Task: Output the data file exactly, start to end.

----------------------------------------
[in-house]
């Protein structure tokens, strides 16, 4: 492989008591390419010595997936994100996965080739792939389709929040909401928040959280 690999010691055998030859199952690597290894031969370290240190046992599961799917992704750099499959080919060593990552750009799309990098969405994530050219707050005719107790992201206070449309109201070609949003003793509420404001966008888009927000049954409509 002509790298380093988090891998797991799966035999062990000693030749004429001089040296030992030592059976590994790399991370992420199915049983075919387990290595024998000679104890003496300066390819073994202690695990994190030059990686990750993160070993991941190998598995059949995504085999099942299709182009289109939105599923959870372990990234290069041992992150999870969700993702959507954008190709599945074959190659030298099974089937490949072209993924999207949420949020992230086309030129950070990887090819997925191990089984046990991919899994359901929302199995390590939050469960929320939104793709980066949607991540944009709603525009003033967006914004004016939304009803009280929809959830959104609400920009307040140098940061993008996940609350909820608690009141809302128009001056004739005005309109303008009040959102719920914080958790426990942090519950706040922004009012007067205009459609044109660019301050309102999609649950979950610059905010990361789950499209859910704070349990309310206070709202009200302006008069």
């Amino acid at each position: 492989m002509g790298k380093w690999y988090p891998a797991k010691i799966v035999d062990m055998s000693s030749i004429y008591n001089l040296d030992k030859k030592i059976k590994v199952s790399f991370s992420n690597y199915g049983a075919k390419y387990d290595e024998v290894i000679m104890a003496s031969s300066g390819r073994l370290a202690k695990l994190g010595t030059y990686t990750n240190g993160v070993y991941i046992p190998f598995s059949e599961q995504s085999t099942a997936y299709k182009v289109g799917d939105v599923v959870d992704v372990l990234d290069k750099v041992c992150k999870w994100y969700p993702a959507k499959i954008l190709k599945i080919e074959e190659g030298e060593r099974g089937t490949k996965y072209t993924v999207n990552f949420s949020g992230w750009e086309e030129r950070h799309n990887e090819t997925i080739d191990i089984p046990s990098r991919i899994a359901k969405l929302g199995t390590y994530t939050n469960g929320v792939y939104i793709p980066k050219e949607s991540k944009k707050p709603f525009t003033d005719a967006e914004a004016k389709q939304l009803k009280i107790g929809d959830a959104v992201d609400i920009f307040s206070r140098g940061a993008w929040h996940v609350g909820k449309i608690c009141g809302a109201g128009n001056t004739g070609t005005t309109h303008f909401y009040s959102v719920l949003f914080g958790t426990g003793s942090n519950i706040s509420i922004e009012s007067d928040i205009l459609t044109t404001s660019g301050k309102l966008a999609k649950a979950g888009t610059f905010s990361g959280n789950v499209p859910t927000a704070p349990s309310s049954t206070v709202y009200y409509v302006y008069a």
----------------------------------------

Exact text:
[in-house]
């Protein structure tokens, strides 16, 4: 492989008591390419010595997936994100996965080739792939389709929040909401928040959280 690999010691055998030859199952690597290894031969370290240190046992599961799917992704750099499959080919060593990552750009799309990098969405994530050219707050005719107790992201206070449309109201070609949003003793509420404001966008888009927000049954409509 002509790298380093988090891998797991799966035999062990000693030749004429001089040296030992030592059976590994790399991370992420199915049983075919387990290595024998000679104890003496300066390819073994202690695990994190030059990686990750993160070993991941190998598995059949995504085999099942299709182009289109939105599923959870372990990234290069041992992150999870969700993702959507954008190709599945074959190659030298099974089937490949072209993924999207949420949020992230086309030129950070990887090819997925191990089984046990991919899994359901929302199995390590939050469960929320939104793709980066949607991540944009709603525009003033967006914004004016939304009803009280929809959830959104609400920009307040140098940061993008996940609350909820608690009141809302128009001056004739005005309109303008009040959102719920914080958790426990942090519950706040922004009012007067205009459609044109660019301050309102999609649950979950610059905010990361789950499209859910704070349990309310206070709202009200302006008069």
């Amino acid at each position: 492989m002509g790298k380093w690999y988090p891998a797991k010691i799966v035999d062990m055998s000693s030749i004429y008591n001089l040296d030992k030859k030592i059976k590994v199952s790399f991370s992420n690597y199915g049983a075919k390419y387990d290595e024998v290894i000679m104890a003496s031969s300066g390819r073994l370290a202690k695990l994190g010595t030059y990686t990750n240190g993160v070993y991941i046992p190998f598995s059949e599961q995504s085999t099942a997936y299709k182009v289109g799917d939105v599923v959870d992704v372990l990234d290069k750099v041992c992150k999870w994100y969700p993702a959507k499959i954008l190709k599945i080919e074959e190659g030298e060593r099974g089937t490949k996965y072209t993924v999207n990552f949420s949020g992230w750009e086309e030129r950070h799309n990887e090819t997925i080739d191990i089984p046990s990098r991919i899994a359901k969405l929302g199995t390590y994530t939050n469960g929320v792939y939104i793709p980066k050219e949607s991540k944009k707050p709603f525009t003033d005719a967006e914004a004016k389709q939304l009803k009280i107790g929809d959830a959104v992201d609400i920009f307040s206070r140098g940061a993008w929040h996940v609350g909820k449309i608690c009141g809302a109201g128009n001056t004739g070609t005005t309109h303008f909401y009040s959102v719920l949003f914080g958790t426990g003793s942090n519950i706040s509420i922004e009012s007067d928040i205009l459609t044109t404001s660019g301050k309102l966008a999609k649950a979950g888009t610059f905010s990361g959280n789950v499209p859910t927000a704070p349990s309310s049954t206070v709202y009200y409509v302006y008069a």